Sadly, I actually missed a big chunk of the debate because I was called away by work. On the plus side, I'm getting enough work that it actually pulled me away from the debate. I did, however, see enough to address the four points that I wanted addressed.
First: Healey's performance
I though Healey did a much better job than in the last debate in terms of simply presenting herself well. She had obviously been coached much more extensively this time and was much more on top of her game. The biggest effect of this, I think, was that she actually acknowledged
that there were more than two candidates in the race. Unfortunately she forgot that fact again in her closing remarks. Overall I thought her performance was still pretty disappointing. She represents the status quo that people don't want, and she knows it, so she does little other than point out why (she think) her opponents' (really, just Patrick's) positions are even worse than hers. She also keeps harping on and on about how horrible it would be to have Democrats in control of both the governor's office and the legislature. I agree with her, that it's, in general, not a very good idea, but it's also not really a position you can run on. If the race were closely contested and she and Patrick were neck and neck, then it might become a valid point to campaign on, but when she's trailing by as much as she is in the polls she really needs to point out her positives
not Patrick's negatives
Second: Patrick's performace
I still don't think that Patrick lived up to his reputation in this regard, but he, like Healey, gave a much better performance than in the last debate. I was, as usual, somewhat disappointed on his actual policy, but I still think that he would, politics aside, make an excellent governor. I also really liked the way that he addressed the Cape Wind question, and I think that his rationale for not supporting the income tax rollback is a good one: yes it would be great to cut that .3% on everyone's income tax, and yes the people voted for it, but before we can do it we need to cut spending by that much. I also approve of his statement that it's more important to cut property taxes first.
Third: Ross' performance
Sadly, Ross did not pick up any hints in terms of wardrobe or makeup. She wore the same blue ...thing that she wore last time and looked more like she should be a shopkeeper on Telegraph Ave. in Berkeley than a gubernatorial candidate. She did, however, display an amazing improvement in terms of speaking. Her statements were much clearer and more organized, she spent less time trying to identify herself as part of the 'lower 60%' (although she did mention it at least once), and she consistently gave intelligent, coherent, and well thought out responses. Listening to her speak, and watching her demeanor, she actually gave me the impression that she could do a good job as governor. I'm still not going to vote for her for a number of reasons, but I was very impressed with her performance tonight.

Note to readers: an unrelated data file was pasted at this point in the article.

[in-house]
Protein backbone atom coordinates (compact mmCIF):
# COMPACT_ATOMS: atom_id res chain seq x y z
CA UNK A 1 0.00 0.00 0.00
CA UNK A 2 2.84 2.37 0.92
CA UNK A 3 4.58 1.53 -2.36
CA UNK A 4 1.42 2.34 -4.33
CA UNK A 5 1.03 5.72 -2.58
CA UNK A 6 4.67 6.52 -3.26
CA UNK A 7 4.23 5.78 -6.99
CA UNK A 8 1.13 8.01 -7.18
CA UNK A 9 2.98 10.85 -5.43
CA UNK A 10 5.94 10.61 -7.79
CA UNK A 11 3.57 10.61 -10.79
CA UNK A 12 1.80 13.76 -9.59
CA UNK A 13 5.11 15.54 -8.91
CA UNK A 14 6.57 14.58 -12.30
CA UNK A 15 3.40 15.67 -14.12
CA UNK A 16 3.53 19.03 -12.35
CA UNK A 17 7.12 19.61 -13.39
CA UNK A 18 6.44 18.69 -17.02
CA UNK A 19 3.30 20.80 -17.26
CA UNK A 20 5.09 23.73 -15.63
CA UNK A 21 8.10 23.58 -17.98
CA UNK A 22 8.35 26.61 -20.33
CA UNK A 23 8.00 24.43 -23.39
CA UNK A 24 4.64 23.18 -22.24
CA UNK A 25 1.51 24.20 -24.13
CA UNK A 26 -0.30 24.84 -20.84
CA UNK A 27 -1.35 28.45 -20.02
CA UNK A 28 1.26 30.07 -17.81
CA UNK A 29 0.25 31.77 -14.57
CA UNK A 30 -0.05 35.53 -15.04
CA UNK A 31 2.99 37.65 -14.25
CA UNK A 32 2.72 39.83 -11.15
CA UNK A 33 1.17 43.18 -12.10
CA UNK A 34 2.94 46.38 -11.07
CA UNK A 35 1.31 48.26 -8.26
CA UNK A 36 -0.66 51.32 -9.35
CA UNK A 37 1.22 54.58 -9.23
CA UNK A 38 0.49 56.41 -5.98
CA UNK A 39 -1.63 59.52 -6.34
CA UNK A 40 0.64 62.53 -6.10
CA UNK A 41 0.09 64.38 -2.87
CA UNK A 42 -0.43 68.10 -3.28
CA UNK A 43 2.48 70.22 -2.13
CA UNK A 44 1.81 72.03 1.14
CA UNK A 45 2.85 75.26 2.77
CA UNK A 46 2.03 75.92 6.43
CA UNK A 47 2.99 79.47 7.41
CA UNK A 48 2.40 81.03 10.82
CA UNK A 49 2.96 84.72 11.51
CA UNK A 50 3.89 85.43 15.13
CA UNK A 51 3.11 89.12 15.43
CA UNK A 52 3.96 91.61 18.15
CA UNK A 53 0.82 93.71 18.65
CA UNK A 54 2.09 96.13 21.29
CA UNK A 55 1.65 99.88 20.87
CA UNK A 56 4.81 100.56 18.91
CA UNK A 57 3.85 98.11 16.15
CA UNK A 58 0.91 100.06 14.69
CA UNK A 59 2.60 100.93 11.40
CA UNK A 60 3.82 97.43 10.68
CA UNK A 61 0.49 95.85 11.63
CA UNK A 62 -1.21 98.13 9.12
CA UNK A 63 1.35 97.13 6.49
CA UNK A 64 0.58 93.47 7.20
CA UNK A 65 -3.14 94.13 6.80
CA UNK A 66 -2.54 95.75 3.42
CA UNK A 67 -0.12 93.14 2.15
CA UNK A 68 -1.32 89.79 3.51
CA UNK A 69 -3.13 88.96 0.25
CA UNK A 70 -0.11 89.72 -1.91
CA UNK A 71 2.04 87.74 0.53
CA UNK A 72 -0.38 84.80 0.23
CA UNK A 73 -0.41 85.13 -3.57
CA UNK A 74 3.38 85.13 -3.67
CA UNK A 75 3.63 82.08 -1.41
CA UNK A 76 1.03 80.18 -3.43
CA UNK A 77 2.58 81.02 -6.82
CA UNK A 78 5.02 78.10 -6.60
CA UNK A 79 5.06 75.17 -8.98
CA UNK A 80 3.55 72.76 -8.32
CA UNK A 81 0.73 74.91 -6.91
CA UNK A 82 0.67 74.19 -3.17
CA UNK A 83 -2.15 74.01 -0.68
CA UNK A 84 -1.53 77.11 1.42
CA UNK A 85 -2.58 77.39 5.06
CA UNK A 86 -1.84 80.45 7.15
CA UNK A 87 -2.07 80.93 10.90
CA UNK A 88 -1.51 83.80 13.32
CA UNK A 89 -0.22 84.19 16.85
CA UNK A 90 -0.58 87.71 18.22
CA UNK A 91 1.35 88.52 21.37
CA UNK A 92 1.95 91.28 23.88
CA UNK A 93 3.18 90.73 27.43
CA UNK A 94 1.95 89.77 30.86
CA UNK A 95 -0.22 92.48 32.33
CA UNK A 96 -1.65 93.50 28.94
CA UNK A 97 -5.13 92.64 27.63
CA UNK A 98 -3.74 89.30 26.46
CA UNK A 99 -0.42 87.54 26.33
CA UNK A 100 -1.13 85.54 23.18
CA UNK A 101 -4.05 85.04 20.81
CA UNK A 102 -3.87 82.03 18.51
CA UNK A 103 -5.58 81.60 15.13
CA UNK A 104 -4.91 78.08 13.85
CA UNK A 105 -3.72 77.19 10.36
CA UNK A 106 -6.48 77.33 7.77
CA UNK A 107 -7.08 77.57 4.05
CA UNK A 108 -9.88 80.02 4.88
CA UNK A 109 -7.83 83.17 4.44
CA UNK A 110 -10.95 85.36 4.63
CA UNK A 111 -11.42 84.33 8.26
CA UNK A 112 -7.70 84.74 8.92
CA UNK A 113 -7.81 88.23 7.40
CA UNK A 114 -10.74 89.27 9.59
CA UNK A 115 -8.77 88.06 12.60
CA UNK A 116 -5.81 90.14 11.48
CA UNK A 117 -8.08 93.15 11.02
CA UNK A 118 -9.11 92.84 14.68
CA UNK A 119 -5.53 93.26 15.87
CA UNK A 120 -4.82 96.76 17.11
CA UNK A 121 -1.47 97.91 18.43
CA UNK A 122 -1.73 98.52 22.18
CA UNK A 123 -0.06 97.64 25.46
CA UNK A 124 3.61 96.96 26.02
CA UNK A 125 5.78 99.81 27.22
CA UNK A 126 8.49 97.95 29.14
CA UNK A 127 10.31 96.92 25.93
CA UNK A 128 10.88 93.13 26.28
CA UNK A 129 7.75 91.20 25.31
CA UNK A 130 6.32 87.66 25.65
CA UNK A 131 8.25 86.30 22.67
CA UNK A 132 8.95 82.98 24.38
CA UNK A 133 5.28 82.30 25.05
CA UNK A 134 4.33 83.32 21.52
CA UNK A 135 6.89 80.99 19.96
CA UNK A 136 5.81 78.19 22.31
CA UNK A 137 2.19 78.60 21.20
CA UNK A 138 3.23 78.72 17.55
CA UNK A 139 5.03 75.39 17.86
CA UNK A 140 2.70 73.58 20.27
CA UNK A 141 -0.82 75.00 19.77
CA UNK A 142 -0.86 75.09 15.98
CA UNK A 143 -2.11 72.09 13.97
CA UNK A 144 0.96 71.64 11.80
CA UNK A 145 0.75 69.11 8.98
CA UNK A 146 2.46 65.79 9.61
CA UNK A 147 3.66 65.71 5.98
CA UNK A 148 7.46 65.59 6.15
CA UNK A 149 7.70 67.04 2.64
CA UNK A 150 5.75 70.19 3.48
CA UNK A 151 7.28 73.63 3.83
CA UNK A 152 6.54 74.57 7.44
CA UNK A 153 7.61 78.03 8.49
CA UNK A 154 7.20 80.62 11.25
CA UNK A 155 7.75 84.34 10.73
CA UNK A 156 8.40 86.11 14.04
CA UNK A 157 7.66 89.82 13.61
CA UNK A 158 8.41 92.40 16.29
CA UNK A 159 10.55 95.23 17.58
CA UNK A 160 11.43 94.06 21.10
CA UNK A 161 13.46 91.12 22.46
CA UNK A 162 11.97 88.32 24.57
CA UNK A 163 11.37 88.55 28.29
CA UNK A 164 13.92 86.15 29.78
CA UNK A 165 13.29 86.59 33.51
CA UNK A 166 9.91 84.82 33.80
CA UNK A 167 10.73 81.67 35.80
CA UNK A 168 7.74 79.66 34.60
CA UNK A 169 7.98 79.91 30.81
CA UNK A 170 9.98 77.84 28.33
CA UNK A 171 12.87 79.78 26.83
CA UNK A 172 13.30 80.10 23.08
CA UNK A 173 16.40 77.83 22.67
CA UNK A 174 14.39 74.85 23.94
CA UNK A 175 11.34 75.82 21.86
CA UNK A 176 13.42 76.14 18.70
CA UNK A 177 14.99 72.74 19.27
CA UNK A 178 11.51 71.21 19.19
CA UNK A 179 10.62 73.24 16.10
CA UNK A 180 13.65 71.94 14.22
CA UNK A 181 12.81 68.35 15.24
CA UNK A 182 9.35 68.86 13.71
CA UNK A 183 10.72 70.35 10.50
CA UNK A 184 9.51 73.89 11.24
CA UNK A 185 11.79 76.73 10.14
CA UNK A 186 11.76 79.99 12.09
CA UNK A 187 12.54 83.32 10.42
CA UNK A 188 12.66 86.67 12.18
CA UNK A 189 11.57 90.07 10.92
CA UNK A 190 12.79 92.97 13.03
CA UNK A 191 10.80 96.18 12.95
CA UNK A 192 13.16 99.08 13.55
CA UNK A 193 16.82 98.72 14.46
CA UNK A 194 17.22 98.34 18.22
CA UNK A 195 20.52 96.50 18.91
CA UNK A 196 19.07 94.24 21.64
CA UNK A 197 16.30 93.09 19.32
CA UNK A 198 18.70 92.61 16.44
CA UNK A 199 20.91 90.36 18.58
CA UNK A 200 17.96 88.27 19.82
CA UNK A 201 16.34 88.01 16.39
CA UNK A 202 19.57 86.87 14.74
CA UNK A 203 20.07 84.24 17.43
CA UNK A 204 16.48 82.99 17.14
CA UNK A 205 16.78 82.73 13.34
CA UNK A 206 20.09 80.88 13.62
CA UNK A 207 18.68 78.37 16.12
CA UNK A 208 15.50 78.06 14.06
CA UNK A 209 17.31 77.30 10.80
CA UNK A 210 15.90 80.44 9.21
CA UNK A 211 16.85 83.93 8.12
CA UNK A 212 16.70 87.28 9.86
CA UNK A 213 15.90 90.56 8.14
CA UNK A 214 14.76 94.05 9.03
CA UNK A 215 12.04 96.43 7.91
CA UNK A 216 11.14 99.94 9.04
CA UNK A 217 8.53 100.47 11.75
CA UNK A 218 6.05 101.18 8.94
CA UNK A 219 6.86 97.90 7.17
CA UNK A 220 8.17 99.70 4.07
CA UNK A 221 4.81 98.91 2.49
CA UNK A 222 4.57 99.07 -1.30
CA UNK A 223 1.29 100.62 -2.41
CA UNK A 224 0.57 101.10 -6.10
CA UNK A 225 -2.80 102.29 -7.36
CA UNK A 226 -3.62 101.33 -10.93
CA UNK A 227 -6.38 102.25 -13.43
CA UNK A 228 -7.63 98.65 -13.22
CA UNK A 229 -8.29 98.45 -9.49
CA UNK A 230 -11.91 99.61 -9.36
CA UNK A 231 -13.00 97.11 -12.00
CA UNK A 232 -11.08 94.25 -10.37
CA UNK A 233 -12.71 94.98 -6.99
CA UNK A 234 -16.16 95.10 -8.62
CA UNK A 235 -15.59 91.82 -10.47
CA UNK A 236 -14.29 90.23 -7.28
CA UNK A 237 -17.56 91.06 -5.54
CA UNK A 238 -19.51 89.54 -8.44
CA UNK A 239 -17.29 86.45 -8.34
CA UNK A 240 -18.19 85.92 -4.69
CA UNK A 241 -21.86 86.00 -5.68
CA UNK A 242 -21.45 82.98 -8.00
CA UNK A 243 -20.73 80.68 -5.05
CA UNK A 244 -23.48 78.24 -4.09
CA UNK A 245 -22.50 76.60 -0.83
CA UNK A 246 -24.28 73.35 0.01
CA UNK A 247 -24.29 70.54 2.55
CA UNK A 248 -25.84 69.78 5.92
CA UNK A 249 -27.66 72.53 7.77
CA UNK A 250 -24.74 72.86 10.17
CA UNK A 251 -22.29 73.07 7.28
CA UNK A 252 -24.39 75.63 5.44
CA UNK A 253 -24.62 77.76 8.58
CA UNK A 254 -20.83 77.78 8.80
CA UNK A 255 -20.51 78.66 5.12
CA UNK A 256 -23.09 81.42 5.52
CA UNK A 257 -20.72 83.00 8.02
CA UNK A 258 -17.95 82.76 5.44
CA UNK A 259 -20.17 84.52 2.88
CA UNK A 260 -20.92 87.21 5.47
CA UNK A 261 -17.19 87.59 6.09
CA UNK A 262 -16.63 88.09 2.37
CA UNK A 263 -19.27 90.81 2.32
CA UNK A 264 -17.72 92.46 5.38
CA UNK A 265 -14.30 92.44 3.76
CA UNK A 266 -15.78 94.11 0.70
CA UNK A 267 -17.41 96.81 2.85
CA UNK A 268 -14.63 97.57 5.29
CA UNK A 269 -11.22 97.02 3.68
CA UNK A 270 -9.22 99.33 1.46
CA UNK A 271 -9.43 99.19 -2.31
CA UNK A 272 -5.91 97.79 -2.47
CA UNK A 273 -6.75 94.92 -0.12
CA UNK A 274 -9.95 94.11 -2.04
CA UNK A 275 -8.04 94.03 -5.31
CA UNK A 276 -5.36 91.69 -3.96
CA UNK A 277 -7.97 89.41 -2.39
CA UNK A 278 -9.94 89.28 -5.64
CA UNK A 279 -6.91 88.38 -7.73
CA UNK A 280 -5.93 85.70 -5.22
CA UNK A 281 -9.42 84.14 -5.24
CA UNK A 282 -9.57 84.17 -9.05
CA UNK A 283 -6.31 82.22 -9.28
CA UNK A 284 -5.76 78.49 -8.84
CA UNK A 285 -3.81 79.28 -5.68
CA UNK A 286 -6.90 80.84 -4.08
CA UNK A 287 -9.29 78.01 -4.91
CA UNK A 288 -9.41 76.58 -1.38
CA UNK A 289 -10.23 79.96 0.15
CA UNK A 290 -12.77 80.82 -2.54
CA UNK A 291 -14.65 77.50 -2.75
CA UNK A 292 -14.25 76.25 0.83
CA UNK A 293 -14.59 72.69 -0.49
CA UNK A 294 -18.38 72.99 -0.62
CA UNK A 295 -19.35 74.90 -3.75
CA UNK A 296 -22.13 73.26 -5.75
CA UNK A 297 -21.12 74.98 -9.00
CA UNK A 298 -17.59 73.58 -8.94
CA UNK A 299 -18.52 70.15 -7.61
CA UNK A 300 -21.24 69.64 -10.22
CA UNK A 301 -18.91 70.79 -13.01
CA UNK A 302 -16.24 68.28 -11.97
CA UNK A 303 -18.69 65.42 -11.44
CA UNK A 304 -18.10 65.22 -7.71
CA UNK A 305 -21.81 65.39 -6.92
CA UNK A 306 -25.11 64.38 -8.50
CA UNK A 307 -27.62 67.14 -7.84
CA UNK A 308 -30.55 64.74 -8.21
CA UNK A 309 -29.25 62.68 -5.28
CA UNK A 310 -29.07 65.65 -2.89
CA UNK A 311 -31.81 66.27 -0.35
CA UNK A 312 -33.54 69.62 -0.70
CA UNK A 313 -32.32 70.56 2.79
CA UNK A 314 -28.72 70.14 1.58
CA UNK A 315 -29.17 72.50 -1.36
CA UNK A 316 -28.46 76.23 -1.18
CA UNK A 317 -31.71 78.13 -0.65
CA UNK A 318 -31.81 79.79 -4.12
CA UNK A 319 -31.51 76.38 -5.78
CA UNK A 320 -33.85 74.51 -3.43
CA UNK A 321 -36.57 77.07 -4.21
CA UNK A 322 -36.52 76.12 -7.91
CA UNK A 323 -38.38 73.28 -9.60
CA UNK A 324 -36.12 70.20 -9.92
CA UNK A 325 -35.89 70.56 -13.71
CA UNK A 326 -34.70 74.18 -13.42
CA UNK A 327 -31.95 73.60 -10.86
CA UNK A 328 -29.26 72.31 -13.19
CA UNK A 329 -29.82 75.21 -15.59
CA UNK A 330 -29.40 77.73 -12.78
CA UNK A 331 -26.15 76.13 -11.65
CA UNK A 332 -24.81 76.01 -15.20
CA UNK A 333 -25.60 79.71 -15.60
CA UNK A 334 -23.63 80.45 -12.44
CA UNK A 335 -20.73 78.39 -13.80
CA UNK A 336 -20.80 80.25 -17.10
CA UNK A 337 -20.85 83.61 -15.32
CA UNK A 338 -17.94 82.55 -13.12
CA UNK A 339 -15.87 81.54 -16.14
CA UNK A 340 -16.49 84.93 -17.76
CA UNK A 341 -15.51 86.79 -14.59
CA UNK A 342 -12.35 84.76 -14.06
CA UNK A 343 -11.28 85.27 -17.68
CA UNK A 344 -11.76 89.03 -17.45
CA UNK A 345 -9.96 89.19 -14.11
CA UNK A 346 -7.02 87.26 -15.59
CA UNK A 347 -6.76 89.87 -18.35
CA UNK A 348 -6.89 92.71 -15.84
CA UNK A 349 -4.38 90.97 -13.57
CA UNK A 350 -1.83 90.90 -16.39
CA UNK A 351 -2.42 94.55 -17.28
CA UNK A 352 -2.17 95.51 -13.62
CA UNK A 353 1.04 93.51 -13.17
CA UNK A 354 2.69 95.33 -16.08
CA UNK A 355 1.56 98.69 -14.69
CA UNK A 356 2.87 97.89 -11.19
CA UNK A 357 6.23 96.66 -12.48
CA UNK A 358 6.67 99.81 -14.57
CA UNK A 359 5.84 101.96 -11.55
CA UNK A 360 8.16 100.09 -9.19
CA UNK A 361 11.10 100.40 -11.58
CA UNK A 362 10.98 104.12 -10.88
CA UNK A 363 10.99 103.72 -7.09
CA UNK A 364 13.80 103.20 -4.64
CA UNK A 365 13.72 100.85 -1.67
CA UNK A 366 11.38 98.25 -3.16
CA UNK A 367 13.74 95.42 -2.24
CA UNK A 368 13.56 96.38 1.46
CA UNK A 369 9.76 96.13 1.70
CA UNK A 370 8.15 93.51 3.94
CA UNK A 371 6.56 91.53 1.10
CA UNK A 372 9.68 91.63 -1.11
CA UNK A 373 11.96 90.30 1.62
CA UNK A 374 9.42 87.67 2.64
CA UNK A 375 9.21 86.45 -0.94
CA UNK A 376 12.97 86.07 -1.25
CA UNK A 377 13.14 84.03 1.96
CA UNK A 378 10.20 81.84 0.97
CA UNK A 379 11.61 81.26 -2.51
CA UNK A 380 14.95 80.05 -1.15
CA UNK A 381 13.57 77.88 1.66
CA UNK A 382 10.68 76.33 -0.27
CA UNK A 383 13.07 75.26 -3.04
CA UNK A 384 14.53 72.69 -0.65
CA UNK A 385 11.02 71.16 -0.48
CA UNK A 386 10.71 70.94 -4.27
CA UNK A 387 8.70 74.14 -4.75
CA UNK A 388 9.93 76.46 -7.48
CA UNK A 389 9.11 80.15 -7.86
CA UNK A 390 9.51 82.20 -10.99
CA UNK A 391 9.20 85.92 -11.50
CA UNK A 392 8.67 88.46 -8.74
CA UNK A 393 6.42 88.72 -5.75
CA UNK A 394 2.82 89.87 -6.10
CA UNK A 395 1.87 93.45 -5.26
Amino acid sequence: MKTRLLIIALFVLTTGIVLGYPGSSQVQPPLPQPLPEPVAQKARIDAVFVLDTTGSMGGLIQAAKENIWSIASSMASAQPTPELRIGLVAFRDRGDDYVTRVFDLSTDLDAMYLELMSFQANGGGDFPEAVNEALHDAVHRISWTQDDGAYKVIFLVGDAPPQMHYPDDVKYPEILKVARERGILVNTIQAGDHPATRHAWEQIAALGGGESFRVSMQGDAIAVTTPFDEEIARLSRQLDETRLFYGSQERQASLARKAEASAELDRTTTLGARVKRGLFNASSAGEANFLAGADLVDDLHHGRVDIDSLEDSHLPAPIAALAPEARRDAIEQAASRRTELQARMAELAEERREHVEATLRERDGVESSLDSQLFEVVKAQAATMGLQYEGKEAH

Fourth: Mihos' performance
Mihos, I think, may have actually done a little worse in this debate than in the previous one. He didn't seem quite as on top of things and fantastically coherent as in the last debate, and he had lost some of the general charm that he displayed before. I think part of that may have been the lighting... He did still do a good job though, and he, and Ross, surprisingly, both drew a lot of applause and laughter from the audience (For which they were sternly admonished by the moderator. The audience, that is. Amusingly enough, Healey got by far the least reaction from the crowd, if any at all.) He did, I think, focus less on attacking Healey (at least in the parts that I saw), and instead focused more on the Republican party in general. That aside, I think he did an excellent job of answering the questions posed, though if he brought up the small business issues I had hoped he would, he did it while I was working.
Moving on from the actual debate, another local blogger and Mihos supporter Jesse Legg
had a very insightful post earlier today
. He talked about how the candidates are not doing a very good job of leveraging the internet. As Howard Dean showed two years ago, the internet can be a very effective tool in campaigning. He suggested using YouTube as a medium for debate, with each candidate offering their answers to the questions in separate videos. I think this is an excellent idea, and would do a lot, not only for the candidates, but for the state political blogging. How much improved would a blog be if you could embed YouTube videos of the candidates speaking on an issue in the paragraph in which you talked about their position on that issue? Short of recording, digitizing, and editing the debates yourself, this really isn't a possibility right now.
Amusingly enough, this is actually one of the issues I brought up in my letter to Christy Mihos. His last ad
has an amazing presence on the web. It's become a viral video and has brought national awareness to Mihos and his campaign. As Jessi
can tell you, virals can be a very effective marketing mechanism, and anything that works for marketing can be adapted to campaigning. I also really think that candidates should maintain their own blogs, or at least offer something
to bloggers. In 2004, Gary Nolan
, one of the candidates for the Libertarian nomination (and the man I wanted to vote for) maintained a blog and provided web banners for his supporters to put on their websites. I would love to be able to put a Christy Mihos
banner on my blog, but one simply isn't available. None of the other candidates are offering anything like it either. In addition to simply spreading awareness, it obviously will also act as a distinguisher; never a bad thing. I anxiously await a reply from the Mihos campaign to my email, and hope they'll be able to provide a good perspective on this (and maybe even start taking advantage of it).